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About MochetVelo

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    My first car (1968): 1929 Ford Standard Coupe. Now restoring 1921 Peugeot Quadrilette 161, 1913 Metz "22", 1911 Hupmobile "20".

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  1. Some paint removal today on the body. I used chemical stripper, and the finish came off in about 2 coats. The metal looks good with no body filler (unlike the fenders).
  2. Another visit to the engine shop, this time with the flywheel and newly-installed ring gear (done at a machine shop with a larger lathe). The engine itself is coming along. Fred has finished the connecting rods. He installed new bronze bushings on the piston ends. Turns out that two rods had been installed backward. The oil scoops should draw oil from the pan and up into the large bearings. Photos show them set up correctly.
  3. I checked the starter motor and the Bendix is normally out and pulls inward to turn the flywheel. I'd just assumed they all pushed outward. Another lesson learned. Phil
  4. I'm replacing the ring gear on my '16 Overland. The teeth on the new gear have a taper on one side. Should this taper be on the front of the gear (see illustration of the engine)? I assume that the Bendix on the starter drive pushes outward to engage the ring gear? Phil
  5. A visit to then engine shop today revealed the crankshaft and bearing caps installed with everything clean and shining. Several steel shims dropped out of the engine while it was in the hot tank. These were apparently rattling around somewhere inside. The crank bearings (zinc) were adjusted to obtain the proper clearance, and the crankshaft turns smoothly. The next step is to fit the rods, which have babbet bearings. These bearings look OK, but I must wait to see how well they fit. I picked up the damaged flywheel and brought it to a machine shop to get a new ring gear installed. It must be turned down to 17-inches and the ring gear heated to 400-degrees and dropped on. I'll try to bring my camera next time. Phil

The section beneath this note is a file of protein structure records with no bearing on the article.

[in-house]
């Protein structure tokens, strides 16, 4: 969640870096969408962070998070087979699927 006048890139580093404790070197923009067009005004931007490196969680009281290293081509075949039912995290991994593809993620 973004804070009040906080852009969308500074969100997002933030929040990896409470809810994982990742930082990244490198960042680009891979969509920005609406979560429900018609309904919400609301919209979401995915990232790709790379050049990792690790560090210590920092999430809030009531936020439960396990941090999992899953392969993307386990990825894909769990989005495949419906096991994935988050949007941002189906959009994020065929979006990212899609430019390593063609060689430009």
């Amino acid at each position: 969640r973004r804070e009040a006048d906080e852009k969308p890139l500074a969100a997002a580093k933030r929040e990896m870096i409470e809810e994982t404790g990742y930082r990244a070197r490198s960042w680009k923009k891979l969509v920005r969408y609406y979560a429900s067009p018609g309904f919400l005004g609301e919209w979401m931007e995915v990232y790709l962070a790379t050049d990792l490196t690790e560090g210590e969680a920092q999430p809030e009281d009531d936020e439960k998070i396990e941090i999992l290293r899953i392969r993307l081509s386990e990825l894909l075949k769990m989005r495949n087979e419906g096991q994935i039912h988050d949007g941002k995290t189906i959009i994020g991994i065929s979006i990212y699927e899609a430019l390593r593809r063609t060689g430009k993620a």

6. The engine is now at the machine shop for new pistons I purchased from Egge. The machinist says the rings are the same as big-block Chevy. I also found a replacement ring gear (see previous photo) which I will have installed at another shop that has a large lathe. The original gear worked, but I figured now (with the engine out) was the best time to replace it. Overall, the engine does not have heavy wear, and the new pistons are the original O.D. The fenders are now in epoxy primer and next will be leveled with polyester filler. Phil
  7. I wanted to install old-fashioned window shades in my home, but never found any. It was an opaque, stiff woven cloth with a sheen.
  8. According to Franklin Tucker, the Model 25 numbers are: 33,000-36,380 (1915) 36,381-40,248 (1916) 40,240- 44,600 (1917) Phil
  9. Another trick to tell plastic from glass is to heat a pin or bent paper clip with a match. Touched to glass, it will have no effect, whereas it will melt into plastic. Obviously, you need to find a non-visible part to do this. This is used by antique dealers to tell ivory and bone from plastic, also. Phil
  10. The HCCA has a Single-Cylinder Touring Registry plus a few other groups you may like. Go here to see more. Phil
  11. Kudos for actually driving your Metz to the Gathering! How did the trip go? Phil
  12. Nice story. First time I've heard the Hupp 20 described in comparison to the Corvette. Keep us informed of your engine rebuild. Phil
  13. Here is Lee Iacocca's appearance on Leno's YouTube show back in '83.